Techletter.com Pest control publications, information, and resources

 

 

Home | About us
About Techletter | Subscribe to Techletter | Renew subscription | Back issues | Change of address
Technical | Executive Reports | Safety | Other
Services offered | Qualifications | IPM | Pest Problems | Technical writing | Pricing
subglobal7 link | subglobal7 link | subglobal7 link | subglobal7 link | subglobal7 link | subglobal7 link |
| subglobal8 link | subglobal8 link | subglobal8 link | subglobal8 link | subglobal8 link | subglobal8 link

Delusory Parasitosis and Pest Control

Woman scratching ankle
Don't apply an insecticide if your client complains of bites but you find no evidence of pests.
Photo © Pinto & Associates

How to Evaluate Mystery Bugs

Anyone who has worked for long in pest control has faced customers who insisted that pests were biting when no pests could be found. Such a customer usually demands treatment. The treatment doesn't work or works only briefly. And the customer demands another treatment...and then another, until you feel frustrated and guilty, since you suspect you shouldn't have treated in the first place.

What should you do if your customer complains of biting pests, but you cannot find any?

Do not apply an insecticide, and do not fake an insecticide application with plain water. Unless you already have a company policy to follow, technicians probably should contact their supervisors for guidance.

There are five possibilities for mystery bugs:

1. You missed a real infestation.
In perhaps one case in ten, pests will be the cause of the problem. You will simply have overlooked them. Human itch mites (scabies), lice, fleas, rodent mites, and bird mites are easily missed.
2. Your customer is being bitten somewhere else.
The bites of certain pests may not be noticed until hours or even days after they occur. Your customer may be being bitten by chiggers or mosquitoes outdoors, perhaps on the weekend, and not noticing the bites until later.
3. Your customer has a skin condition or a medical condition causing skin problems.
Certain skin disorders can feel just like insect or mite bites. Allergies can result in dermatitis and hives. Ringworm, hookworm, athlete's foot, staph infection, and pinworm may cause itching and rashes identical to those from bug bites. A dermatologist can determine if your customer has any of these conditions. Medical conditions that also cause similar sensations include certain skin cancers, vitamin or other deficiencies in diet, diabetes, cerebrovascular disease, and hypothyroidism. Also, certain prescribed or illicit drugs, especially amphetamines and cocaine, can be the problem.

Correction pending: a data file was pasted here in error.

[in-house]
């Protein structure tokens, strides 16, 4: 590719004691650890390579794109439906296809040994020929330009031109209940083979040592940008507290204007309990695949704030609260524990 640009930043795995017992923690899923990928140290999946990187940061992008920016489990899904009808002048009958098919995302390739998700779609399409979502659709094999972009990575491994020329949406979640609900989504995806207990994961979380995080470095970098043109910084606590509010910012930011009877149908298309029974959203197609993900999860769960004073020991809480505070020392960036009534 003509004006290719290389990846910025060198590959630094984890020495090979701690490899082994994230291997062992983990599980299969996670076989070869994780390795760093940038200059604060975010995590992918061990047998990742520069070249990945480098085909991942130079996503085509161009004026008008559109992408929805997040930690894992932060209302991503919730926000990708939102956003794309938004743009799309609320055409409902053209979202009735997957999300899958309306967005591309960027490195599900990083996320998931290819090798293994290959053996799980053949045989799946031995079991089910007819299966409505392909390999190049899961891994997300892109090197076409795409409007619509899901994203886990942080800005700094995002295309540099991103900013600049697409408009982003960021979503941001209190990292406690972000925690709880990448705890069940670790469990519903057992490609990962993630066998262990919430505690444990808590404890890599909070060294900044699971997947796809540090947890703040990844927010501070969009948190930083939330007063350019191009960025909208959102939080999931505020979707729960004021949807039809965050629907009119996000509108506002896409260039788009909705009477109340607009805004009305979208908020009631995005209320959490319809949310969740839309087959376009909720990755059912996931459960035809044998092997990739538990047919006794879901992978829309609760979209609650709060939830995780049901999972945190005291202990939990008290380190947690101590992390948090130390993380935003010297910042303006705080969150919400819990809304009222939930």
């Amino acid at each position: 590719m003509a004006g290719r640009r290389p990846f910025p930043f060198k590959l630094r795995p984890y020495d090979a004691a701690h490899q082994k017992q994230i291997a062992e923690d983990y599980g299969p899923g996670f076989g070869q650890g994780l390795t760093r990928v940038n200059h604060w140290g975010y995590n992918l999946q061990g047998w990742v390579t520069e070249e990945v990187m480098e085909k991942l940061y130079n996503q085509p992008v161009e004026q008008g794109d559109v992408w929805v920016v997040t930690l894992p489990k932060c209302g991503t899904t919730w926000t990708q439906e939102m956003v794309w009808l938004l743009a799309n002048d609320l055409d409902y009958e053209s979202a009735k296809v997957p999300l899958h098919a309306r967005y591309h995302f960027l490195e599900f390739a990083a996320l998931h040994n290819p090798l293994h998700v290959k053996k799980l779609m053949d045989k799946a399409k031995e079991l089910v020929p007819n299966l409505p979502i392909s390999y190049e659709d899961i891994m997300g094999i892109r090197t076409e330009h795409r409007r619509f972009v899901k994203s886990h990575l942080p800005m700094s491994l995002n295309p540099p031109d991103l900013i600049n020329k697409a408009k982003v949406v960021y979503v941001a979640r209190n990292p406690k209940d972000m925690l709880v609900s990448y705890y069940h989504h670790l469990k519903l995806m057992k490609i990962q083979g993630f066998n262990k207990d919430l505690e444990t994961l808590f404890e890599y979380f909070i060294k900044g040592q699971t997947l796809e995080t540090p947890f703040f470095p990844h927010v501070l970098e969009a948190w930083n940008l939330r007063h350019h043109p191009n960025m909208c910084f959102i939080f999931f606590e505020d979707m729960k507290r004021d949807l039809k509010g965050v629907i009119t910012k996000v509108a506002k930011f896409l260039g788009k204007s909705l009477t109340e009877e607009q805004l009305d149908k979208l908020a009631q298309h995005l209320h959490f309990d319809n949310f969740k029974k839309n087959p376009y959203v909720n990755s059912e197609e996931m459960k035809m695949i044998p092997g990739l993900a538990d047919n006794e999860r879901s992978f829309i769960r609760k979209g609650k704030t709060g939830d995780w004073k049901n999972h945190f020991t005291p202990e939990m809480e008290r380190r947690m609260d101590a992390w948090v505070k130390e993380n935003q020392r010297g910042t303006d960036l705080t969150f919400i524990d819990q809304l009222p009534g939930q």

4. The "bites" are caused by environmental conditions.
Mysterious bites from invisible bugs are not uncommon in rooms with lots of paper, electrical equipment, fibers, and static. Static electricity can cause particles of carpet fibers, paper splinters, or fiberglass fibers to jump onto arms and legs. The particles feel like little "pinpricks" and cause irritations that feel and look just like bug bites. Similar problems can be caused by irritating chemicals (formaldehyde, resins, etc.) released into the air from insulation, carpets, and construction materials. An industrial hygienist can identify environmental conditions that might cause "bites" and skin irritation. See Dealing with Paper Mites, Cable Mites, and Other Mystery Bugs in Offices.
5. Classic delusions of parasitosis.
The mind is very powerful. It can raise or lower body temperature, slow or speed heart rate, create or block pain. The mind can also generate realistic biting and crawling sensations, itching and other discomforts, precisely like those caused by pests. See Pest Control's Role in Classic Delusions of Parasitosis.

More....

Dealing with "Paper Mites," "Cable Mites," and Other Mystery Bugs in Offices

Pest Control's Role in Classic Delusions of Parasitosis

For a PDF file of a recent (10/22/06) article in Techletter, click Inspection Sheet—Delusory Parasitosis

 

About Us | Site Index | Privacy Policy | Contact Us | ©2016 Pinto & Associates, Inc.